Reimagining American Community
Feb
15

Here’s a little poem to carry you through the weekend, by the incomparable Czeslaw Milosz (1911-2004): Pole, Catholic, Nobel Prize winner, one recognized as “Righteous Among the Nations” at Yad Vashem, and later in life an American citizen. A verse from Milosz’s poem, “You Who Wronged,” is inscribed on a monument that stands in Gdansk, Poland, honoring ship workers killed during the early days of the Solidarity movement.

Meaning

When I die, I will see the lining of the world.
The other side, beyond bird, mountain, sunset.
The true meaning, ready to be decoded.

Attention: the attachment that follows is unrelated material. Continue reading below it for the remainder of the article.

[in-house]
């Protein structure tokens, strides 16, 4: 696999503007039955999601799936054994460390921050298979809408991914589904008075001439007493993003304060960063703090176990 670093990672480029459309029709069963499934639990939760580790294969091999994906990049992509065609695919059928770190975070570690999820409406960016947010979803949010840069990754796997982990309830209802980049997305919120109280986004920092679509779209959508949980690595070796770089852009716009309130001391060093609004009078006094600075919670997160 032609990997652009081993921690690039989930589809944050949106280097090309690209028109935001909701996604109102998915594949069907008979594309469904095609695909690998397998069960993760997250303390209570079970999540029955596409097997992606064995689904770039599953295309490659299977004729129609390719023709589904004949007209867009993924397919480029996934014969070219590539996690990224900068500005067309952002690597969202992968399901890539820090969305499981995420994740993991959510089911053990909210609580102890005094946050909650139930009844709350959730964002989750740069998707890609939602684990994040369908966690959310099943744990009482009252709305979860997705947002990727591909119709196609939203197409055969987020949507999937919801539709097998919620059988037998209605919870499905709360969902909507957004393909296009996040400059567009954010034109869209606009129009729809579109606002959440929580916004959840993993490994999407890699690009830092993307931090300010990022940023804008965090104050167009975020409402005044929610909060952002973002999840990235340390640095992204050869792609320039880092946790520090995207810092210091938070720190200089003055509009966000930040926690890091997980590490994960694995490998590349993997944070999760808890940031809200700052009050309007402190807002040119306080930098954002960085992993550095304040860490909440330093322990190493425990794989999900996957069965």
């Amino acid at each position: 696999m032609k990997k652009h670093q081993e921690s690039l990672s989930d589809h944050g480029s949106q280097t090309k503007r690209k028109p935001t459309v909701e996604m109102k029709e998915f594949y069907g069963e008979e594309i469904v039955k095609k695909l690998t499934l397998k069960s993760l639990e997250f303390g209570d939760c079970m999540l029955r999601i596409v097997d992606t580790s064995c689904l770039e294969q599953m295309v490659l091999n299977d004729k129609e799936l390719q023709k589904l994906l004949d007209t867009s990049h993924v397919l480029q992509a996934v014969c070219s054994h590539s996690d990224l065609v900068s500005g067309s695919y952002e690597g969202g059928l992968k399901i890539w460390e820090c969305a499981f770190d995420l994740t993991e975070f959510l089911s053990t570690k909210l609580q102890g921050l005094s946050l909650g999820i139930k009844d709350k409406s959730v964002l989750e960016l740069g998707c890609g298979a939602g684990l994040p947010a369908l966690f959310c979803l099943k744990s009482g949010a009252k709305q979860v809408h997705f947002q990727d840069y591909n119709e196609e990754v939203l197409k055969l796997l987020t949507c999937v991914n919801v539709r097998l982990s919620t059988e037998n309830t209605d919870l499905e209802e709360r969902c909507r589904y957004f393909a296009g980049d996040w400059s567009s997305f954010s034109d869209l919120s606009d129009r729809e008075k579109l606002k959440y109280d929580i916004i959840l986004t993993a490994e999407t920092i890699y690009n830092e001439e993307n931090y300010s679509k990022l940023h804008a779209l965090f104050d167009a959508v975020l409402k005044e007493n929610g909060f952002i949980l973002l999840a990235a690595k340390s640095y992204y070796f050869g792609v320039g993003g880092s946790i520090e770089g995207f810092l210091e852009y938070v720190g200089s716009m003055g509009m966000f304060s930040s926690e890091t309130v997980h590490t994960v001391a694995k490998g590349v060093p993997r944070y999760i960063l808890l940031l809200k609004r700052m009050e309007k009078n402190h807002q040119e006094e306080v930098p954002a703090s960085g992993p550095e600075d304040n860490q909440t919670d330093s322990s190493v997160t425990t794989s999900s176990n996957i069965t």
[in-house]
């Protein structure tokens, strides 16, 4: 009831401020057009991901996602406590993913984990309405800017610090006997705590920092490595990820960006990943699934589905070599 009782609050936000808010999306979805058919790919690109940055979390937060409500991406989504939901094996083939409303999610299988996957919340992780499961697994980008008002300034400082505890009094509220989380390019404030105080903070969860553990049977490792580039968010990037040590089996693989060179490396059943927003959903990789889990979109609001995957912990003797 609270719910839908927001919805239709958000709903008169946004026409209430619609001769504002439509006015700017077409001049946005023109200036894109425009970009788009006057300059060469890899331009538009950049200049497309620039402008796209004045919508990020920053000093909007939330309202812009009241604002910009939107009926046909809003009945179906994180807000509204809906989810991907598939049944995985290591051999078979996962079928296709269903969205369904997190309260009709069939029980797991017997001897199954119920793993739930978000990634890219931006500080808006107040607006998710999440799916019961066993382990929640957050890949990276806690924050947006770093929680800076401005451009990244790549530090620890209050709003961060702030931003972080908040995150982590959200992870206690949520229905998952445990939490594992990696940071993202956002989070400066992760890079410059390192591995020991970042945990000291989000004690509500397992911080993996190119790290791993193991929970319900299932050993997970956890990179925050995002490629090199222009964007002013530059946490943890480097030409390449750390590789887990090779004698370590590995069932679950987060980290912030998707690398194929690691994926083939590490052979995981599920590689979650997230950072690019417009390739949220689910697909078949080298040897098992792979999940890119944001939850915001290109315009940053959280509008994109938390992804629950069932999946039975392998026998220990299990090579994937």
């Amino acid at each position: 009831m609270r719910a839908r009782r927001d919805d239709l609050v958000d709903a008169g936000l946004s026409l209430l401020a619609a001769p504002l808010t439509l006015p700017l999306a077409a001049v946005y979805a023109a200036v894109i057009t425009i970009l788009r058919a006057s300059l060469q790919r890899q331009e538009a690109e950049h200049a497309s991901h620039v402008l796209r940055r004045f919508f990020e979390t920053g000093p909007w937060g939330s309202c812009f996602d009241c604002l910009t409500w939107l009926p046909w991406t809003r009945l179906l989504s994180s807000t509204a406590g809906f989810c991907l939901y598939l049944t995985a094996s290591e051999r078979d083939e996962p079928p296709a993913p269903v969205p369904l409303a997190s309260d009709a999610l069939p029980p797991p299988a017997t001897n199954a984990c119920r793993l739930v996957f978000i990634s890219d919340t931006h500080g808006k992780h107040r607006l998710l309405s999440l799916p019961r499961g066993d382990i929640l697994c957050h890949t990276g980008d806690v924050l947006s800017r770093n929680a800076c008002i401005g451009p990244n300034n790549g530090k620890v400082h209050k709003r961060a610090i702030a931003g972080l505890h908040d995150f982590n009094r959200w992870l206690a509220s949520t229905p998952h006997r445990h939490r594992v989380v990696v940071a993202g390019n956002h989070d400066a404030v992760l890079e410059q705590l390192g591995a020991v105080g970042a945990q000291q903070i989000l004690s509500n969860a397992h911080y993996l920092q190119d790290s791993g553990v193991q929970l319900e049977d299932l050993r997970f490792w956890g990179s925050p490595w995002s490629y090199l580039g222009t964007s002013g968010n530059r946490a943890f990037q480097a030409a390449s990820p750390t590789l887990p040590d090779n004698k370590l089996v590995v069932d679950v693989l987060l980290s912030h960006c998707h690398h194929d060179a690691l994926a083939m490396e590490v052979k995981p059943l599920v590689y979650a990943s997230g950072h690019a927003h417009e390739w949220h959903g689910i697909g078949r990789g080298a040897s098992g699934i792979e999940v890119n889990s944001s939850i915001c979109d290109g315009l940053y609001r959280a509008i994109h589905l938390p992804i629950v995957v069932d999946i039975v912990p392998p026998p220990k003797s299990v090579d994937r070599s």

What never added up will add Up,
What was incomprehensible will be comprehended.
– And if there is no lining to the world?
If a thrush on a branch is not a sign,
But just a thrush on the branch? If night and day
Make no sense following each other?
And on this earth there is nothing except this earth?
– Even if that is so, there will remain
A word wakened by lips that perish,
A tireless messenger who runs and runs
Through interstellar fields, through the revolving galaxies,
And calls out, protests, screams.

About the Author
Mark Gordon is a descendant of a Scottish prisoner of war sold into indentured servitude in 1652. The Gordons have been trapped in New England ever since. Mark earned a degree in philosophy and then worked as a commercial fisherman, Army officer, trade magazine editor, and serial entrepreneur, which just shows what you can do with a degree in philosophy. He’s written for the National Catholic Register, Mars Hill Journal, Aleteia, and a lot of little publications of no one has ever heard of.